The paper is organized as follows. Section 2 describes the datasets and Bayes’s law theory and methodology. Section 3 presents the results for a step-by-step demonstration application followed by more general results testing for robustness. Section 4 provides a summary and discussion of the significance of this work as well as avenues of future research.

2. Methodology

a. Data

We combine historical tornadogenesis data within the domain bounded by 90.2408°–95.2366°W longitude and 32.8134°–37.1342°N latitude, which encompasses the state of Arkansas, with historical population density and elevation data within a slightly larger domain bounded by 90°–96°W longitude and 32°–38°N latitude.

Tornadogenesis latitude, longitude, year, and intensity (EF) rating data are taken from the NOAA Storm Prediction Center database for the period 1955–2015 (https://www.spc.noaa.gov/wcm/#data, accessed 18 March 2016) (Fig. 1a). This dataset has a range of known and unknown data reporting and quality biases (Doswell and Burgess 1988; Doswell 2007); nonetheless, it is by far the most comprehensive database available whose relatively large sample size lends itself well to empirical analysis. EF0 events have especially large empirical, societal, and physical reporting biases (Verbout et al. 2006; Agee and Childs 2014; Tippett et al. 2015) and are thus discarded. The resulting dataset contains 1991 EF1–5 tornadoes and 855 EF2–5 tornadoes. Population density data at 30-arc-s resolution (≈0.76 km at 35° latitude) are obtained from version 4 of the Columbia University Gridded Population of the World dataset (http://sedac.ciesin.columbia.edu/data/set/gpw-v4-population-density) for the year 2015, and time-varying population density data at 30-arc-s resolution are taken from Global Population Density Grid Time Series Estimates, version 1 (1970–2000) (http://sedac.ciesin.columbia.edu/data/set/popdynamics-global-pop-density-time-series-estimates) for years 1970, 1980, 1990, and 2000. Terrain elevation raster data at 7.5-arc-s resolution (≈0.19 km at 35° latitude) are obtained from the Global Multiresolution Terrain Elevation Data 2010 (GMTED2010) (https://www.usgs.gov/land-resources/eros/coastal-changes-and-impacts/gmted2010, downloaded from https://earthexplorer.usgs.gov/). Terrain and population density datasets are cropped to the analysis region (Fig. 1b) using the clipper tool in QGIS, version 2.18 (QGIS 2015). All subsequent statistical analyses are performed using MATLAB R2015a. All geographic area and distance calculations assume a sphere with radius r = 6371.22 km.

Fig. 1.
Fig. 1.

Spatial distributions of (a) tornadogenesis points (1955–2015); (b) surface elevation (color) and 2015 raw population density (red shading; log scale); and (c) elevation roughness (ERb) for LER = 10 km, calculated on uniform 100 × 100 grid as described in section 2. Gray box in (a) demarcates tornado domain boundaries.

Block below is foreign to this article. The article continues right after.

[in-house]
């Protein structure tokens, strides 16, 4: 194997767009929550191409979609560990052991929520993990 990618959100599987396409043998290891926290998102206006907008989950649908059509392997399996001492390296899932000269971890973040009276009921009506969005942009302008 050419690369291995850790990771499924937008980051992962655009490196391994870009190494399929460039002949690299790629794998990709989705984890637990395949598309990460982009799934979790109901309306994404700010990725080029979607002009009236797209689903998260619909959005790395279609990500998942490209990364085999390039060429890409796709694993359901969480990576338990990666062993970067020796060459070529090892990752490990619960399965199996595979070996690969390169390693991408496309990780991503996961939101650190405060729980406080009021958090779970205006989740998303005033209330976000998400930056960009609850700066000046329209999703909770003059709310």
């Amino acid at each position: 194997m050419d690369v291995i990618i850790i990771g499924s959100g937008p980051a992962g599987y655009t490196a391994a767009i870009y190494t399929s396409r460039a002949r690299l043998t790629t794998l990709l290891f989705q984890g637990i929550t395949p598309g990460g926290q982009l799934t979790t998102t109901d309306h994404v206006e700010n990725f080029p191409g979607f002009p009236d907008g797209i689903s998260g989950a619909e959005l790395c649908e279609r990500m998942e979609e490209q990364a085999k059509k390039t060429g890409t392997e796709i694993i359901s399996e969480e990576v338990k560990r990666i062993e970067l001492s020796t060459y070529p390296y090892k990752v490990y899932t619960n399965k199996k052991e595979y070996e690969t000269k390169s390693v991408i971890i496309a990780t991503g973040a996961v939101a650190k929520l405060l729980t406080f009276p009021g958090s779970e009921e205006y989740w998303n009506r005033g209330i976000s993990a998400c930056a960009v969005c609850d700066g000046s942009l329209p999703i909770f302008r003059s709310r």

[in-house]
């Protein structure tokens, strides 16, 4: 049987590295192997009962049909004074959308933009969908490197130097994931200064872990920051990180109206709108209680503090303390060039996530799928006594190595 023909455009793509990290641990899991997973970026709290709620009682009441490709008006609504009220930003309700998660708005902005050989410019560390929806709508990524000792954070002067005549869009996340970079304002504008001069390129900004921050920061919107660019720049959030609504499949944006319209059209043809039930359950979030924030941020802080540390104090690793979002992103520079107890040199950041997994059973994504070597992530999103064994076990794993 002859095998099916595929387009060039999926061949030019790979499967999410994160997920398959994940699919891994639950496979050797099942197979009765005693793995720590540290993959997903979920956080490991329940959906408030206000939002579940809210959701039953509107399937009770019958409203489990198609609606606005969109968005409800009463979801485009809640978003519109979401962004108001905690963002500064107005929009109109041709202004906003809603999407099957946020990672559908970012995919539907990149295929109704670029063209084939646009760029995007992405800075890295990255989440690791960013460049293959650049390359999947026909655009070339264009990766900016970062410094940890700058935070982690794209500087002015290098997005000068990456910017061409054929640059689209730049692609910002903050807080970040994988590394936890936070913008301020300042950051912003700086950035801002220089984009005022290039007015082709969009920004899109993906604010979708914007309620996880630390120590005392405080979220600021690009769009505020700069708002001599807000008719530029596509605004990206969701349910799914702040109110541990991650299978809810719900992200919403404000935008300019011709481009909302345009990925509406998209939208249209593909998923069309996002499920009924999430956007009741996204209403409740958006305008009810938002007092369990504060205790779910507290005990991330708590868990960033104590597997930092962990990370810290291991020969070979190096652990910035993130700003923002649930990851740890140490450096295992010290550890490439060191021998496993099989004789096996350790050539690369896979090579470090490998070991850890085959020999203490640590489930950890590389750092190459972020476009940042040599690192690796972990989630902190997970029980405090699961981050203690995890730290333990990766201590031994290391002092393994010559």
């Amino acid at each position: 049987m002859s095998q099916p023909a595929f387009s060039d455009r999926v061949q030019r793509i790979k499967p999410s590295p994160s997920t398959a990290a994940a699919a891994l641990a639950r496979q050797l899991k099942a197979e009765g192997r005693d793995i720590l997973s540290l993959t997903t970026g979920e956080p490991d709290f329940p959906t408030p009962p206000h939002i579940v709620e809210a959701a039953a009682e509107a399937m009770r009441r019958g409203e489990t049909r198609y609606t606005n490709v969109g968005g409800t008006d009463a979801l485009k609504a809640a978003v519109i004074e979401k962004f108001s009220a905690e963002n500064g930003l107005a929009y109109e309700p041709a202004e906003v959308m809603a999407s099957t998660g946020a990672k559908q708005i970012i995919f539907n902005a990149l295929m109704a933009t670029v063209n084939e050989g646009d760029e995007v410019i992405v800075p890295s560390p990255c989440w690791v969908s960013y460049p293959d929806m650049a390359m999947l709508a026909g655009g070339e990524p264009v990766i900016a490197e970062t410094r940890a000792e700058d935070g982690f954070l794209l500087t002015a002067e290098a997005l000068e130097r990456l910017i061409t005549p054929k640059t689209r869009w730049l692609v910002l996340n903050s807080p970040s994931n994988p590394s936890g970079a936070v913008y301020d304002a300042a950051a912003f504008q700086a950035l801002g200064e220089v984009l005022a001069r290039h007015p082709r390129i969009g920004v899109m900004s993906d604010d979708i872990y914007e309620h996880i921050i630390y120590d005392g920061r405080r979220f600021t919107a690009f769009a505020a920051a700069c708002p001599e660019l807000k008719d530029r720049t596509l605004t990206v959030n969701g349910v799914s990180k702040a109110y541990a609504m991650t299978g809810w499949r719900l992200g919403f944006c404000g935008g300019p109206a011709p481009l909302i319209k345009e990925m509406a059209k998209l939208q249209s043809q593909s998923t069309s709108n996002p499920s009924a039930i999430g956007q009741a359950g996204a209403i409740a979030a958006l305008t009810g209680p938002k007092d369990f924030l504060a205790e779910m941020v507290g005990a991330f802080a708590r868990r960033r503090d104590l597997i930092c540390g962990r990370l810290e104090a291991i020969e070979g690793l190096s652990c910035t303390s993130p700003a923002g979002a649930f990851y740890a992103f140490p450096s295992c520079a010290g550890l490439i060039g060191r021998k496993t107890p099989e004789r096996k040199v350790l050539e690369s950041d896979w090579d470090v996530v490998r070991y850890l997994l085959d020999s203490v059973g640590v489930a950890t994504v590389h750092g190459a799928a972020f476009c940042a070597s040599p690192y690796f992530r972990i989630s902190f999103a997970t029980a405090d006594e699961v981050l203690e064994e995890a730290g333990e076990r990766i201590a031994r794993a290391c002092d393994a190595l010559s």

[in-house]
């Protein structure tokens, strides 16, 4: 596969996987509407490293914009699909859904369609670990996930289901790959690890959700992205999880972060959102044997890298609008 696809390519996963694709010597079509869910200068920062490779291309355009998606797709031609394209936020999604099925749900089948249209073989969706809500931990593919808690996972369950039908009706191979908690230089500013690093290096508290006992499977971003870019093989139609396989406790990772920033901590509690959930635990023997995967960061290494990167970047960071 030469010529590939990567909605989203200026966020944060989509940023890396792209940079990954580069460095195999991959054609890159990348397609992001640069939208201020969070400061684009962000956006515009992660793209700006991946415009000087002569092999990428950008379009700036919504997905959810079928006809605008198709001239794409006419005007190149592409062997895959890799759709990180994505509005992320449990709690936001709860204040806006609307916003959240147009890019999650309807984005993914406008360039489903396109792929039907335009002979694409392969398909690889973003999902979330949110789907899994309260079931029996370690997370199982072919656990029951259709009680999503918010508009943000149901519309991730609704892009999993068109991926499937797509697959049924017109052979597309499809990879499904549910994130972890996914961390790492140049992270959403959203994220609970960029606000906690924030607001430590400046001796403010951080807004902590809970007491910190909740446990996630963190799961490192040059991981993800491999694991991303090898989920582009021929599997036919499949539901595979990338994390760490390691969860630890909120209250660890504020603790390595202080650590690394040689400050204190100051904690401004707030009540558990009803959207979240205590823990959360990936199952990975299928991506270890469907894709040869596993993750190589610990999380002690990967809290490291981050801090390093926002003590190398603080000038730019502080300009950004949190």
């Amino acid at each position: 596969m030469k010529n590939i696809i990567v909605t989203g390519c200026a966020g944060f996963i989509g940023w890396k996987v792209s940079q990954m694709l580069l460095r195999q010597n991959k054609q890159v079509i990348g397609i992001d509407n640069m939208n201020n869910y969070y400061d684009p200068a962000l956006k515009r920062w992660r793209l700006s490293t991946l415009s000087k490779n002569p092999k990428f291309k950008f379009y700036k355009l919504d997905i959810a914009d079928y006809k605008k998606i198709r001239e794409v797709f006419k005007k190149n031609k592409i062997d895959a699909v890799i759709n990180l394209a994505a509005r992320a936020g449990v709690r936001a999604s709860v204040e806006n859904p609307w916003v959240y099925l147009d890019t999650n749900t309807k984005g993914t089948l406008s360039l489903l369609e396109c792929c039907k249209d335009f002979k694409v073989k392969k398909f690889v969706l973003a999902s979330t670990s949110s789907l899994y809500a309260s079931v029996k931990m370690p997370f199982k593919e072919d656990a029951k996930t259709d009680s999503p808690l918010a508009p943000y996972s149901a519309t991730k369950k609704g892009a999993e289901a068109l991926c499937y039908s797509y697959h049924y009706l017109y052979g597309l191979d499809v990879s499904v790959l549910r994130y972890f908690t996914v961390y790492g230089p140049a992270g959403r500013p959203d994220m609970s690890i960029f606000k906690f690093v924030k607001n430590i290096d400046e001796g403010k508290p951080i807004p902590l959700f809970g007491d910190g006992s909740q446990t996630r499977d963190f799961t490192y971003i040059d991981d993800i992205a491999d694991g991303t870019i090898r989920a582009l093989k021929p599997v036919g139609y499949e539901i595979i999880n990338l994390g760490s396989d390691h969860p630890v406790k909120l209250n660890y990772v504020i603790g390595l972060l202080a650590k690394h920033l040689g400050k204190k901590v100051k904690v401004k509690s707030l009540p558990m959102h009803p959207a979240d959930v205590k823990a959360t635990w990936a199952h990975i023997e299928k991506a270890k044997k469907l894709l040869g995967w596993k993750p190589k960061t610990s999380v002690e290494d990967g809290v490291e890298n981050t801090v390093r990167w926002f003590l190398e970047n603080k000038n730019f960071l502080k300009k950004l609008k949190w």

Citation: Journal of Applied Meteorology and Climatology 58, 2; 10.1175/JAMC-D-18-0224.1

b. Variable definitions

Annual tornado probability per unit area (hereafter “tornado probability”) P(T) [No. yr−1 (100 km2)−1], is defined as
e1
where Tyi corresponds to tornado i in year y, Y is the number of years (e.g., 61 for 1955–2015), A is the domain area (e.g., A = 218 660 km2 for the full domain), and the factor 100 normalizes the base probability (No. yr−1 km−2) to a constant reference area of 100 km2. This quantity may be equivalently thought of as a space–time tornado density.

Population density, (lpop; No. km−2, log2-transformed), is calculated via simple bilinear interpolation of the raw data to a point of interest and then taking the base-2 logarithm. The logarithm is applied because this quantity varies over many orders of magnitude. Moreover, population biases may be expected to scale multiplicatively, for example, an increase from 1 to 10 people per unit area is likely more similar to an increase from 1000 to 10 000 than from 1000 to 1009.

Elevation roughness (ER; m) is defined as the standard deviation of all elevation values at radii rR; this quantity is the simplest statistical measure of spatial variability. The associated length scale of variability is defined as LER = 2R (i.e., circle diameter), and we present results over the range . Length scales smaller than 1 km approach the intrinsic resolution of the terrain data and thus yield sample sizes too small to calculate a credible standard deviation. We choose LER = 10 km for demonstration in the analyses below before presenting final results across the full range of values; the spatial distribution of this quantity is displayed in Fig. 1c. Importantly, elevation standard deviation is a physical variable with meaningful units that we seek to preserve in our analysis.

Integral to the Bayes’s law approach described in the next subsection, population density and elevation roughness are calculated at locations spread uniformly within the domain as well as at all tornadogenesis locations. This yields datasets for both background population density (lpopb) and elevation roughness (ERb) as well as tornado-centered population density (lpopT) and elevation roughness (ERT).

c. Conditional probability analysis: Bayes’s law

We seek to quantify the joint dependence of tornado probability on elevation roughness and population density, that is, . From the definition of conditional probability, we may write
e2
This probability may be equivalently written as
e3
where ERT and lpopT denote the elevation roughness and population density conditioned on a tornado, that is, in the vicinity of a tornado. Equating the right-hand sides of Eqs. (2) and (3) and rearranging yields an equation for the conditional probability given by
e4